Feeds

Blizzard awarded $6m in WoW bot case

Glider crash and burn

Choosing a cloud hosting partner with confidence

World of Warcraft creator Blizzard Entertainment won a $6m judgement from the maker of a software bot that allows users to play the wildly popular game while away from their computers.

MDY Industries was ordered to pay the sum last week, following a court finding in July that its distribution of the Glider bot infringed Blizzard's copyrights and constituted tortious interference. Trial is scheduled for January where additional damages could be levied if additional violations relating to the Digital Millennium Copyright Act are found.

Between June 2005 and September of this year, MDY sold about 120,000 Glider licenses, bringing the judgment to about $50 per sale. Blizzard has argued that MDY's behavior was "willful and wanton" and that the company should therefore be required to pay a staggering $2,500 per licence. Over the past three years, Glider has generated about $3.5m in revenue.

Blizzard has long complained that bots like Glider degrade the WoW player experience by giving users an unfair advantage over non-users. Some Glider customers use the software to mine gold and other assets and then sell them for cash on auction sites, Blizzard asserts.

Blizzard has received more than 465,000 in-game petitions from users complaining about bots, "several thousand" of which mention Glider by name, according to court documents. The company spends close to $943,000 per year responding to bot complaints. WoW's user agreement expressly forbids the use of such software.

Glider is the brainchild of Michael Donnelly. It is popular with some WoW players who like the ability to automate tasks such as slaying monsters and collecting gold. At time of writing, mmoglider.com was still distributing the Glider software.

Beginner's guide to SSL certificates

More from The Register

next story
Xperia Z3: Crikey, Sony – ANOTHER flagship phondleslab?
The Fourth Amendment... and it IS better
Ex-US Navy fighter pilot MIT prof: Drones beat humans - I should know
'Missy' Cummings on UAVs, smartcars and dying from boredom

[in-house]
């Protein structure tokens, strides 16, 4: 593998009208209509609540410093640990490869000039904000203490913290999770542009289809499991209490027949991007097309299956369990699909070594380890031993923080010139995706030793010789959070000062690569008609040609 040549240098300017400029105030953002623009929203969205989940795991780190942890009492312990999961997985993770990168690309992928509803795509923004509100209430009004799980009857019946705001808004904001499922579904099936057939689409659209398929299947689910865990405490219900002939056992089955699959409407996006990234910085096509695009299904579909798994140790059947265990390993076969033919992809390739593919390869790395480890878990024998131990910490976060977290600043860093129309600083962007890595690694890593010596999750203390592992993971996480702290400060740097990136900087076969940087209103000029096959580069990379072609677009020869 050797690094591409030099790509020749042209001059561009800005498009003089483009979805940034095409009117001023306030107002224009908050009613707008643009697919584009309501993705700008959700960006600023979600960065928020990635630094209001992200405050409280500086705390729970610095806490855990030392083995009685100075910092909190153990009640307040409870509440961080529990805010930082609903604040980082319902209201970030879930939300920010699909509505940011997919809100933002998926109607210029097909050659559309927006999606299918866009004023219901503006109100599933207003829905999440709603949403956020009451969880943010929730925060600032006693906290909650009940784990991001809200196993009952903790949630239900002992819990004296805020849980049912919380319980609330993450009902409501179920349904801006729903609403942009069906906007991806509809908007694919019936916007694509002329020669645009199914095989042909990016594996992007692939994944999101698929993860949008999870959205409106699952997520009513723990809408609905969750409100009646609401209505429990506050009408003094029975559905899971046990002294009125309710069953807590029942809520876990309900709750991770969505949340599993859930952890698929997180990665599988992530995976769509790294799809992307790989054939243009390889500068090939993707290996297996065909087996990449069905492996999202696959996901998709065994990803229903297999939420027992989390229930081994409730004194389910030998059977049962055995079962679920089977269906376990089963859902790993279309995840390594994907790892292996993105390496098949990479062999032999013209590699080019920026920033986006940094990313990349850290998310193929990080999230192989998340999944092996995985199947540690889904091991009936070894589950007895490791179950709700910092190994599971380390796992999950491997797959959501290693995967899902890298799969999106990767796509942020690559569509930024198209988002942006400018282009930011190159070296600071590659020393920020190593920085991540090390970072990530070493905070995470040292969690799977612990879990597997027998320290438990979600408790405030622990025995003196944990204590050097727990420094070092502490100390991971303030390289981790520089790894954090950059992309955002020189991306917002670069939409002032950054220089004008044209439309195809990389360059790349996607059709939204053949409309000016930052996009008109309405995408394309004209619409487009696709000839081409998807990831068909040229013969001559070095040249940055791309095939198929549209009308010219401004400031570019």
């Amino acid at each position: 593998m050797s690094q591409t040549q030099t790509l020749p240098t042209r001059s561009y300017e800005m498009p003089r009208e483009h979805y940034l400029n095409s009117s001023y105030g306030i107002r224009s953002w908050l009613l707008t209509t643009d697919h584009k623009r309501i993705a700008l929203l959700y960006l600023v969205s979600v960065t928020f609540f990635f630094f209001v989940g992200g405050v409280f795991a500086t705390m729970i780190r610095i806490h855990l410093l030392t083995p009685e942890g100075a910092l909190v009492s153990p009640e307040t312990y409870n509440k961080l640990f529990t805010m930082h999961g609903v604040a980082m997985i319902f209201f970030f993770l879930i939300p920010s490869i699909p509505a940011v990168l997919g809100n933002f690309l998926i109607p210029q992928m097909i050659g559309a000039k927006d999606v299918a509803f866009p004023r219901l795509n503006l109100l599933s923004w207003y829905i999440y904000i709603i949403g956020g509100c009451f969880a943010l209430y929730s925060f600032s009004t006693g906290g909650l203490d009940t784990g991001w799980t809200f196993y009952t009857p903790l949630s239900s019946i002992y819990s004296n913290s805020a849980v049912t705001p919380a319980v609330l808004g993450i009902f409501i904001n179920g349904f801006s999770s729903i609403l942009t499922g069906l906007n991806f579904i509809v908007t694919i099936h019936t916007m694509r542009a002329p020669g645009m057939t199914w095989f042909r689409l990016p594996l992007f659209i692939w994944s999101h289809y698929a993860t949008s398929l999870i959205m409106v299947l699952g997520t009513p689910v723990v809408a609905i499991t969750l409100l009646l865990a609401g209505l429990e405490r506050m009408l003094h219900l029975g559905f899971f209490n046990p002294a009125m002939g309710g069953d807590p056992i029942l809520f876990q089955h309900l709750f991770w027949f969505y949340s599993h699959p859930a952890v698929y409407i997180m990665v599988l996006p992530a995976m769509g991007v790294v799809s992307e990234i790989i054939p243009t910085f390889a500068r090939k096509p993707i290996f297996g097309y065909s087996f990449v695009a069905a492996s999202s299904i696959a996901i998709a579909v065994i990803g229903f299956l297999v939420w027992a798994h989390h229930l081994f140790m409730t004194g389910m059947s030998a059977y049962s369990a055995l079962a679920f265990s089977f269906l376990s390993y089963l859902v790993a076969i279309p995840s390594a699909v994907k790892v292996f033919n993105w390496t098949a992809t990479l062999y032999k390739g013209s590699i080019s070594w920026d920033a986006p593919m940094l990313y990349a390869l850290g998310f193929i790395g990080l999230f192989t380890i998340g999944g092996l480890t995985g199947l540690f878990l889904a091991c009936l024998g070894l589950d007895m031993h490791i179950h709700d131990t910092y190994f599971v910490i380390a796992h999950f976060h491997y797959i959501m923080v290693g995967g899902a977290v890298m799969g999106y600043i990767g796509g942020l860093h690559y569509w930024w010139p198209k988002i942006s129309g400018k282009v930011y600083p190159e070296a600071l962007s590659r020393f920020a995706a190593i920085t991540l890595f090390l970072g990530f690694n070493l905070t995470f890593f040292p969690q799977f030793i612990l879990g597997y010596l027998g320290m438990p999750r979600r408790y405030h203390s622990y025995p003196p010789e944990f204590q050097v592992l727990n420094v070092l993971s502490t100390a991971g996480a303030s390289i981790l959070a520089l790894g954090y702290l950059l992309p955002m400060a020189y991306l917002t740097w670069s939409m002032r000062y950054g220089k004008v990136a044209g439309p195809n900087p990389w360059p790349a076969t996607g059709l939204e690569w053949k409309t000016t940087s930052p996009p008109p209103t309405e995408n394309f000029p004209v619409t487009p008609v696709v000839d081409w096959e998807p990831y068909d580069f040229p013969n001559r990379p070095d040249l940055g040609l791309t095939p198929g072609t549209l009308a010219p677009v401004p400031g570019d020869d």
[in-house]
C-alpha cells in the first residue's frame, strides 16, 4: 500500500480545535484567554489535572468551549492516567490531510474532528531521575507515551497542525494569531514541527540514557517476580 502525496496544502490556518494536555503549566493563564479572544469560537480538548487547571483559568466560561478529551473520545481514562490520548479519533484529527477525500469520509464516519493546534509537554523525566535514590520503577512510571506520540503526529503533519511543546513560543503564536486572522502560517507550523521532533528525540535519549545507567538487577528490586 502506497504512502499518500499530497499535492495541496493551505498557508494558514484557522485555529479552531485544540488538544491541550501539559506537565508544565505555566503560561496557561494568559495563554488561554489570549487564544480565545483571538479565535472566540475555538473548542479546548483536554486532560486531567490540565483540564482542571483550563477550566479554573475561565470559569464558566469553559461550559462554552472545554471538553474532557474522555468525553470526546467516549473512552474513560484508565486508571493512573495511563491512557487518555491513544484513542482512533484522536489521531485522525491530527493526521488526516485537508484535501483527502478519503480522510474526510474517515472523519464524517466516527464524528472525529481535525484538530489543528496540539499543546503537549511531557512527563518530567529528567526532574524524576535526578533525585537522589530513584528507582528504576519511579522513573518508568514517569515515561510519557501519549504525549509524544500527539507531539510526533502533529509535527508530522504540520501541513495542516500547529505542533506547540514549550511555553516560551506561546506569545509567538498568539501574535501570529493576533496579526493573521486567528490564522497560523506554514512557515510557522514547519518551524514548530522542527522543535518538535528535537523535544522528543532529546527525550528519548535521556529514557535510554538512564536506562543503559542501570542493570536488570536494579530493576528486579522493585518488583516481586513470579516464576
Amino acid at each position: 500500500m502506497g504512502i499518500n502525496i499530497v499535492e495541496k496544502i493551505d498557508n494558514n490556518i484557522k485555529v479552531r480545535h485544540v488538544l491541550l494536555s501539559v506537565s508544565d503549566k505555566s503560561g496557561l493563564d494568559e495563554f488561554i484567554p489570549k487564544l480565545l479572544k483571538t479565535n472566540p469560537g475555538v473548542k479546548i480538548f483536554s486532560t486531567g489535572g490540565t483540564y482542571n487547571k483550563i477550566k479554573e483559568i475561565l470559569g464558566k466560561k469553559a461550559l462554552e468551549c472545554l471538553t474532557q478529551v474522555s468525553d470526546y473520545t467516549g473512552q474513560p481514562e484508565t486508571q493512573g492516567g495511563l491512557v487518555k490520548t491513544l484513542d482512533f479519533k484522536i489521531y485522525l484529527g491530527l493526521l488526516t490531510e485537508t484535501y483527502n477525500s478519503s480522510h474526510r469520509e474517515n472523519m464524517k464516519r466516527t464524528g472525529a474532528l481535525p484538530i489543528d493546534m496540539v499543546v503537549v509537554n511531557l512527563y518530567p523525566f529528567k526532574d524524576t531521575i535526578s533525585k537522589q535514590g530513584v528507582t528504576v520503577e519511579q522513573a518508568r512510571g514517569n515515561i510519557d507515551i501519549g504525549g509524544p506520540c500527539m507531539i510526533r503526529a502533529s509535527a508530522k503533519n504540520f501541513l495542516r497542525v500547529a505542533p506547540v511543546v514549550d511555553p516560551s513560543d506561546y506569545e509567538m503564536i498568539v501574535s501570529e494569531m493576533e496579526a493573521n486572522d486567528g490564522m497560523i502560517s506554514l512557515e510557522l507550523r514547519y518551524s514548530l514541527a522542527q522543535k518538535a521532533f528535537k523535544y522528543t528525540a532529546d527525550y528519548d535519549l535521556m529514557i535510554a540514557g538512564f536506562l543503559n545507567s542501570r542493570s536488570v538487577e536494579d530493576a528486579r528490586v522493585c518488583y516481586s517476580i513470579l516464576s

Don't wait for that big iPad, order a NEXUS 9 instead, industry little bird says
Google said to debut next big slab, Android L ahead of Apple event
Microsoft to enter the STRUGGLE of the HUMAN WRIST
It's not just a thumb war, it's total digit war
Netscape Navigator - the browser that started it all - turns 20
It was 20 years ago today, Marc Andreeesen taught the band to play
A drone of one's own: Reg buyers' guide for UAV fanciers
Hardware: Check. Software: Huh? Licence: Licence...?
The Apple launch AS IT HAPPENED: Totally SERIOUS coverage, not for haters
Fandroids, Windows Phone fringe-oids – you wouldn't understand
Apple SILENCES Bose, YANKS headphones from stores
The, er, Beats go on after noise-cancelling spat
prev story

Whitepapers

Forging a new future with identity relationship management
Learn about ForgeRock's next generation IRM platform and how it is designed to empower CEOS's and enterprises to engage with consumers.
Cloud and hybrid-cloud data protection for VMware
Learn how quick and easy it is to configure backups and perform restores for VMware environments.
Three 1TB solid state scorchers up for grabs
Big SSDs can be expensive but think big and think free because you could be the lucky winner of one of three 1TB Samsung SSD 840 EVO drives that we’re giving away worth over £300 apiece.
Reg Reader Research: SaaS based Email and Office Productivity Tools
Read this Reg reader report which provides advice and guidance for SMBs towards the use of SaaS based email and Office productivity tools.
Security for virtualized datacentres
Legacy security solutions are inefficient due to the architectural differences between physical and virtual environments.